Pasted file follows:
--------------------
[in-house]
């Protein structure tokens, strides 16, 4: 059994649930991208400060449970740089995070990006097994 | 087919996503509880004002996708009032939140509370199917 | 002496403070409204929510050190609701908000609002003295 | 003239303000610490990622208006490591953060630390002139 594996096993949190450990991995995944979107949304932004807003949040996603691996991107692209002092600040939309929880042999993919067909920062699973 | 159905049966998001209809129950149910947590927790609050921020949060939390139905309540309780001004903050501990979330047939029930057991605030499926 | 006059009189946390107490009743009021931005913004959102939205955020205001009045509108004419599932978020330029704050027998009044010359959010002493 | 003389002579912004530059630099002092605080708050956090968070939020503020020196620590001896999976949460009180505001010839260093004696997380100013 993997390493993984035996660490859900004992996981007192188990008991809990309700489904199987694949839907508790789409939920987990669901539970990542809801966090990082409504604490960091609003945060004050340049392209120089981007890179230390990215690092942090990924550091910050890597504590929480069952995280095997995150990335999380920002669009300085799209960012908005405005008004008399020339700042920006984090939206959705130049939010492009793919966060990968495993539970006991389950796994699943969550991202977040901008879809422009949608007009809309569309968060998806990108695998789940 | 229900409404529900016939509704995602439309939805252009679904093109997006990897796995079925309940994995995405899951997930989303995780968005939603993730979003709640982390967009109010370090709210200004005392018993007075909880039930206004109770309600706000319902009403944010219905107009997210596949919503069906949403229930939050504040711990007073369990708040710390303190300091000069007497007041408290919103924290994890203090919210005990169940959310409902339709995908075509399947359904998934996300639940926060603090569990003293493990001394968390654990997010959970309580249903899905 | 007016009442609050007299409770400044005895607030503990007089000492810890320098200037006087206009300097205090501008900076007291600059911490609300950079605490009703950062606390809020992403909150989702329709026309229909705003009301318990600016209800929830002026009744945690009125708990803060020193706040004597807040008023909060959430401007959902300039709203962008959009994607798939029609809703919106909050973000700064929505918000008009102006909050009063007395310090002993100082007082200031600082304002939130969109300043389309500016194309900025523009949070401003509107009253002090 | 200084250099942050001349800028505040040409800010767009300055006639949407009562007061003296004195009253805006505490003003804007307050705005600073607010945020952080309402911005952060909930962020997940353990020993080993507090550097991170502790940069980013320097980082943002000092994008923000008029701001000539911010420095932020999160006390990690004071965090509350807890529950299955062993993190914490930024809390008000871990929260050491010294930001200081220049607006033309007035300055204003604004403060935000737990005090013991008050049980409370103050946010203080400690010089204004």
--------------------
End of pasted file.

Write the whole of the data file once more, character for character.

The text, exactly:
[in-house]
């Protein structure tokens, strides 16, 4: 059994649930991208400060449970740089995070990006097994 | 087919996503509880004002996708009032939140509370199917 | 002496403070409204929510050190609701908000609002003295 | 003239303000610490990622208006490591953060630390002139 594996096993949190450990991995995944979107949304932004807003949040996603691996991107692209002092600040939309929880042999993919067909920062699973 | 159905049966998001209809129950149910947590927790609050921020949060939390139905309540309780001004903050501990979330047939029930057991605030499926 | 006059009189946390107490009743009021931005913004959102939205955020205001009045509108004419599932978020330029704050027998009044010359959010002493 | 003389002579912004530059630099002092605080708050956090968070939020503020020196620590001896999976949460009180505001010839260093004696997380100013 993997390493993984035996660490859900004992996981007192188990008991809990309700489904199987694949839907508790789409939920987990669901539970990542809801966090990082409504604490960091609003945060004050340049392209120089981007890179230390990215690092942090990924550091910050890597504590929480069952995280095997995150990335999380920002669009300085799209960012908005405005008004008399020339700042920006984090939206959705130049939010492009793919966060990968495993539970006991389950796994699943969550991202977040901008879809422009949608007009809309569309968060998806990108695998789940 | 229900409404529900016939509704995602439309939805252009679904093109997006990897796995079925309940994995995405899951997930989303995780968005939603993730979003709640982390967009109010370090709210200004005392018993007075909880039930206004109770309600706000319902009403944010219905107009997210596949919503069906949403229930939050504040711990007073369990708040710390303190300091000069007497007041408290919103924290994890203090919210005990169940959310409902339709995908075509399947359904998934996300639940926060603090569990003293493990001394968390654990997010959970309580249903899905 | 007016009442609050007299409770400044005895607030503990007089000492810890320098200037006087206009300097205090501008900076007291600059911490609300950079605490009703950062606390809020992403909150989702329709026309229909705003009301318990600016209800929830002026009744945690009125708990803060020193706040004597807040008023909060959430401007959902300039709203962008959009994607798939029609809703919106909050973000700064929505918000008009102006909050009063007395310090002993100082007082200031600082304002939130969109300043389309500016194309900025523009949070401003509107009253002090 | 200084250099942050001349800028505040040409800010767009300055006639949407009562007061003296004195009253805006505490003003804007307050705005600073607010945020952080309402911005952060909930962020997940353990020993080993507090550097991170502790940069980013320097980082943002000092994008923000008029701001000539911010420095932020999160006390990690004071965090509350807890529950299955062993993190914490930024809390008000871990929260050491010294930001200081220049607006033309007035300055204003604004403060935000737990005090013991008050049980409370103050946010203080400690010089204004």